Filed Under Businesses

Peerless Cleaners

The family-owned cleaners opened on the former site of the Commercial Soap Company in 1946.

There’s something soapy at the intersection of St. Lawrence Avenue and Forest Street. Two businesses, separated in time but linked by a passion for keeping things clean, have perched on this little hilltop since 1905, when it was still the outskirts of town.

The first to build here was the Commercial Soap Factory, constructed in 1905 after operating at American Flat, near Virginia City, for thirty years. The company sold a variety of washing powders and so-called “toilet soaps,” including Paul Savon, Golden West Savon, Borax, and Chemical Olive Soap. August Frolich purchased the company in 1913, and sold the business and most of its machinery to the newly-formed Sierra Nevada Soap Company in 1932. Three years later, the entire complex, then vacant, burned down.

The surrounding streets were reoriented after the fire. Originally, St. Lawrence Avenue ran westward from Plumas Street but dead-ended at Forest Street, where it was blocked by the soap company. From the other direction, a very narrow street called Steiner extended from Virginia Street for just two blocks, also dead-ending at Forest. After the demolition of the soap company's remnants, St. Lawrence and Steiner Streets were linked, with the entire street eventually renamed St. Lawrence.

The factory site stood vacant for several years until the construction of Peerless Cleaners, a dry cleaning plant, began in 1946. The building also housed Beatty Hatworks, run by Roy Beatty. Less than a year after opening its doors, Peerless owner Bob Cantrell was seriously injured in a car accident, and in 1949, Fred Bonnenfant, Sr. bought the business from him. An experienced businessman, Bonnenfant had founded Blue Goose Cleaners in Sparks, and later ran the Lustrlux Cleaners on Sierra Street in Reno.

Bonnenfant and his wife, Maxine, found great success with Peerless Cleaners. Their son, Fred, began working there after graduating from high school, but Fred Sr. continued to run the place until his death in 1991. The family added a laundry room in the 1950s, primarily for laundering shirts. A new boiler room and offices were also added to the south side of the building.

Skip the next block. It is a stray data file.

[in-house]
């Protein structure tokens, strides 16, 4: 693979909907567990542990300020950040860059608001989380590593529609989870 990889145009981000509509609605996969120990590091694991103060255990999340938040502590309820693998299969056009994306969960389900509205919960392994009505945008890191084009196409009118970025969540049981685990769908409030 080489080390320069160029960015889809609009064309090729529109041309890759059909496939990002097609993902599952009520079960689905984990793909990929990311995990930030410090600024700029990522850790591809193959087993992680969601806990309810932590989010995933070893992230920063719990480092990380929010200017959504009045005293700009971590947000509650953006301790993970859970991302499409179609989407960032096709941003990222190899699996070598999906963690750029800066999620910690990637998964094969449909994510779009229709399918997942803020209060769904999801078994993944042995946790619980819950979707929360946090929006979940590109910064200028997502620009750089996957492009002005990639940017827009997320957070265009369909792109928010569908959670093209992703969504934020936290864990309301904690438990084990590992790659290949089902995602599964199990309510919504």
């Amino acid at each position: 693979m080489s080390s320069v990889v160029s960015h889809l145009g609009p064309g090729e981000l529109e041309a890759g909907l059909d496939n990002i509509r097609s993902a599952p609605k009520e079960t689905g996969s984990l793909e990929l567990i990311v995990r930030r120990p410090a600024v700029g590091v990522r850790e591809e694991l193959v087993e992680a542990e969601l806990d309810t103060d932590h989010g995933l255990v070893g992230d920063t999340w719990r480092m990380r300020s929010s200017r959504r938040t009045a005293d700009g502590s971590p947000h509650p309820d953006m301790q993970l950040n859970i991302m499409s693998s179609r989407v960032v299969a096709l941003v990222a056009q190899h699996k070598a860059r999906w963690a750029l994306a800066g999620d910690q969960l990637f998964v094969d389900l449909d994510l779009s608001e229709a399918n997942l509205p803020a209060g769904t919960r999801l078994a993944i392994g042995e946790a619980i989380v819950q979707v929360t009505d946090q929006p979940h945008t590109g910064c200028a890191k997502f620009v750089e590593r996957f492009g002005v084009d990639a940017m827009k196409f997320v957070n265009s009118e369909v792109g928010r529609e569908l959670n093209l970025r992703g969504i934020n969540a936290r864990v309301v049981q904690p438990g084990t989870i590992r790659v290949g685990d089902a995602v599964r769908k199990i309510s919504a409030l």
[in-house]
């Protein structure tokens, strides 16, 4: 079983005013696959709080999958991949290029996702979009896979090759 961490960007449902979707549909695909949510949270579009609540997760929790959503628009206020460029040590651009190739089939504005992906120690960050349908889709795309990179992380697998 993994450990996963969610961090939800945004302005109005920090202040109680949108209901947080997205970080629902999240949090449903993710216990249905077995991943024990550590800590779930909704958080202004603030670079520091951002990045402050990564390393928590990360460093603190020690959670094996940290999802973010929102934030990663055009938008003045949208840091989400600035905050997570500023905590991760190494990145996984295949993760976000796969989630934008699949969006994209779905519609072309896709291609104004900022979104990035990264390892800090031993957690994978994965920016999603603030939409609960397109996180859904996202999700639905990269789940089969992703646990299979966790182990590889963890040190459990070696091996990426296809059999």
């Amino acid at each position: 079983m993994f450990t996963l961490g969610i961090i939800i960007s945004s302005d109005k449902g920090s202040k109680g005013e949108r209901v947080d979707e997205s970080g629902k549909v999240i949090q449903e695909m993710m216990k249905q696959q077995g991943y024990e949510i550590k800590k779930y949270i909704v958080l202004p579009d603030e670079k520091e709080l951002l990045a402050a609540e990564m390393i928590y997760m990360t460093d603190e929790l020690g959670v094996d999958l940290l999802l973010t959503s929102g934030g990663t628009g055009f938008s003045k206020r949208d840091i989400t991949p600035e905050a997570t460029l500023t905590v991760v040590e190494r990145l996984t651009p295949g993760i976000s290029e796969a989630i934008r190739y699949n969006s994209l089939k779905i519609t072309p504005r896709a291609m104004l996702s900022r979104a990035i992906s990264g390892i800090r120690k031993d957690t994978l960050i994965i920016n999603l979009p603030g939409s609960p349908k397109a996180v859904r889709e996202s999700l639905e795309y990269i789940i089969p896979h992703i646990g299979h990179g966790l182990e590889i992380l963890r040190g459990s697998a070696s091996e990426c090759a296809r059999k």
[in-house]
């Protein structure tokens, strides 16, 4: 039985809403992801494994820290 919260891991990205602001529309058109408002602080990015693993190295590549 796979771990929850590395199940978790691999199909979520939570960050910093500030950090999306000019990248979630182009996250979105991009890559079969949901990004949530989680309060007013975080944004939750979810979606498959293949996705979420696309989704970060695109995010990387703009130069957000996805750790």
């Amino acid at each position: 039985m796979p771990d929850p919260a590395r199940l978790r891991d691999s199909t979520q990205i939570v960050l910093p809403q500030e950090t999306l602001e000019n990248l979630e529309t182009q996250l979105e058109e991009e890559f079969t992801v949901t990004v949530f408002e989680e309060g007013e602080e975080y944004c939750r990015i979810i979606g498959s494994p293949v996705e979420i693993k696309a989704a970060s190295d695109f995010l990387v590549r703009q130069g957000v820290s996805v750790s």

Although dry cleaning procedures have changed over time, the business has retained its wide range of clientele, handling wardrobe for area casinos, from Harolds Club to the Silver Legacy, as well as individual customers. In 2006, the Bonnenfant family partnered with Norm Davis, with Fred Sr.'s grandson Mark managing the operation.


How the Bonnenfants got into the cleaning business Interviewed in 2015, Mark Bonnenfant explains what led up to his grandfather's purchase of Peerless Cleaners in 1949. Creator: Alicia Barber Date: 2015


Hats and Laundry
Hats and Laundry Peerless Cleaners and Beatty Hat Works opened in a new building at Forest & St. Lawrence in 1947. Source: Mark Bonnenfant
Commercial Soap Company, ca. 1906
Commercial Soap Company, ca. 1906 In 1905, owner H. J. Crampton relocated his soap business from the Comstock area to Reno, a better site for manufacturing and distribution. Peerless Cleaners would be constructed here exactly 40 years later. Source: Nevada Historical Society Date: ca. 1906
Expanded soap factory, 1921
Expanded soap factory, 1921 An addition to the Commercial Soap Company doubled its size. Sold in 1932, the vacant complex burned in 1935 and was torn down soon after. Source: Nevada Historical Society Date: 1921
Sierra Nevada Soap
Sierra Nevada Soap A bar of soap produced by the Sierra Nevada Soap Company, which took over from Commercial Soap in 1932. The bar was found on site by the Bonnenfant family, who purchased Peerless Cleaners in 1949. Source: Mark Bonnenfant
Peerless Cleaners, ca. 1947
Peerless Cleaners, ca. 1947 One of the company's delivery vans is parked at the building's entrance. A press and a puffer, still in a crate, await installation. The original neon sign was replaced in the 1960s. Source: Mark Bonnenfant Date: ca. 1947
Peerless staff, 1983
Peerless staff, 1983 Standing outside the business in 1983 are Mary Elderkin, Fred Bonnenfant, Jr., Maxine Bonnenfant, and Fred Bonnenfant, Sr. Source: Nevada Historical Society Date: 1983
Retro style, 2016
Retro style, 2016 A consistent outward appearance, complete with hand-painted signs on the exterior, help the building retain its classic style. Creator: Alicia Barber Date: 2016
Mark Bonnenfant, 2016
Mark Bonnenfant, 2016 Mark Bonnenfant stands inside Peerless Cleaners, which his grandfather, Fred Bonnenfant, Sr., purchased in 1949. Mark's father, Fred, Jr., ran the business for a time as well. Creator: Patrick Cummings Date: 2016


698 Forest Street, Reno, NV


Alicia Barber, “Peerless Cleaners,” Reno Historical, accessed July 14, 2024,